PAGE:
While we’re on the topic of “slippery”, the X2 earbuds now also feature a small bump to secure the ear fins in place (the original Bluebuds X didn’t have anything to secure the ear fins) – this is a very nice design consideration.
The choice of material or design in the carrying case actually doesn’t matter to me at all because I am usually out and about with the Bluebuds X either in my ears or hanging around my neck. But for what it’s worth, Jaybird X2 comes with a much sleeker carrying case that is much easier to open (for me) as well. Instead of the glossy black clam shell design found in the Bluebuds X, X2’s carrying case has a soft-touch rubbery feel all over and all you need to do is to pop the top cover off to open it.
Soft touch… Soft touch everywhere…
You actually don’t need these on the go.
3. Improved Ear Fins
These are such small changes (albeit very important) over the original Bluebuds X’s ear fins that I don’t have much to write about it. The original earfins in the Bluebuds X were already some of the best ear cushions out there in any sports earbuds but Jaybird just outdid themselves with improved ear fins that have thicker tips and feel much more solid and grippy in the ears.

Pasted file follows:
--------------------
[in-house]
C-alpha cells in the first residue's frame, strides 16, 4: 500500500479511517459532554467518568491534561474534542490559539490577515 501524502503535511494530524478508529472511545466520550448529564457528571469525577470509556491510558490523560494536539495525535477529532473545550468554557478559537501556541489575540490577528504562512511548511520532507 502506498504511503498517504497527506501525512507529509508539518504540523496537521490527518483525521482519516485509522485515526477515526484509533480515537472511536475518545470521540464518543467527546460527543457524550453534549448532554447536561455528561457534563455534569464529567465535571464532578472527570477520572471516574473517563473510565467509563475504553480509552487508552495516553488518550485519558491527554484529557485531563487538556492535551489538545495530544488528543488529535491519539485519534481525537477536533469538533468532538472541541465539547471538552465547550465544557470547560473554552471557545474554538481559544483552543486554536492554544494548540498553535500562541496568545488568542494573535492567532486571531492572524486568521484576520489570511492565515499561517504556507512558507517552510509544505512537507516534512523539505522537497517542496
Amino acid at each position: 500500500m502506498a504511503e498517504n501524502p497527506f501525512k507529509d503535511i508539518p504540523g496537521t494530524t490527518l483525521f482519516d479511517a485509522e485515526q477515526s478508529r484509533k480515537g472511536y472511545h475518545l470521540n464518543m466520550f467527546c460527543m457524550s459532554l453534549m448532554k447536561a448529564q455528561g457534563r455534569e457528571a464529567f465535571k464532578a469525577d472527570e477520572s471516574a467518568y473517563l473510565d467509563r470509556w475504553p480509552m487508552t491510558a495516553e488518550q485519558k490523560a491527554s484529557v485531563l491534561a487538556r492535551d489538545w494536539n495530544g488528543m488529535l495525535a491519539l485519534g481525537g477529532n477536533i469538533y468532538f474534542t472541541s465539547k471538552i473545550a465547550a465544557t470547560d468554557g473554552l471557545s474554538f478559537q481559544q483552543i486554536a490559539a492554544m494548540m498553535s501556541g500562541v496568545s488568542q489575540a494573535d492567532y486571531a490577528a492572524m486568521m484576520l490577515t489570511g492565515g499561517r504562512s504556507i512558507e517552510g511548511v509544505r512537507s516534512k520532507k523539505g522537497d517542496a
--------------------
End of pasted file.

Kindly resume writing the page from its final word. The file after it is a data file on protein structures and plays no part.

X2’s Ear Fins – much more solid and grippy with thicker tips.
4. Bespoke Comply Foam Tips for Jaybird X2
For the original Bluebuds X, I did use Comply foam tips before but the options aren’t exactly flexible since they were additional paid accessories (the options for Bluebuds X costed about 20 SGD when I purchased), which are also compatible with a lot of other earbuds. Comply fans will especially love this inclusion. According to Jaybird, these are made precisely for X2 and thus a perfect fit is guaranteed.
On that note, the choice of using either silicon tips or foam tips is entirely a matter of personal choice. Similar to the case of different people’s having different ear shapes/sizes, what feels like a perfect fit to me may not feel like a perfect fit to you. Personally, I’ve been using the medium silicon tips since the Bluebuds X’s time, so naturally I’ve retained the choice on my X2.
Source – Jaybird’s official website.
5. Connectivity, Features and Battery Life
As I mentioned in the beginning of this piece, most of the features on paper are exactly the same for Jaybird Bluebuds X and X2, with a couple of exceptions. The impedance is still coming in at 16 Ohms. Pressure sensitivity is still the same as 103 dB. Frequency response still ranges between 20 – 20,000 Hz. Bluetooth version is still 2.1; Jaybird claims that newer versions offer no benefits for headphones as BLE, Bluetooth Low Energy, is not adequate for streaming high bandwidth stereo music, so… there’s that.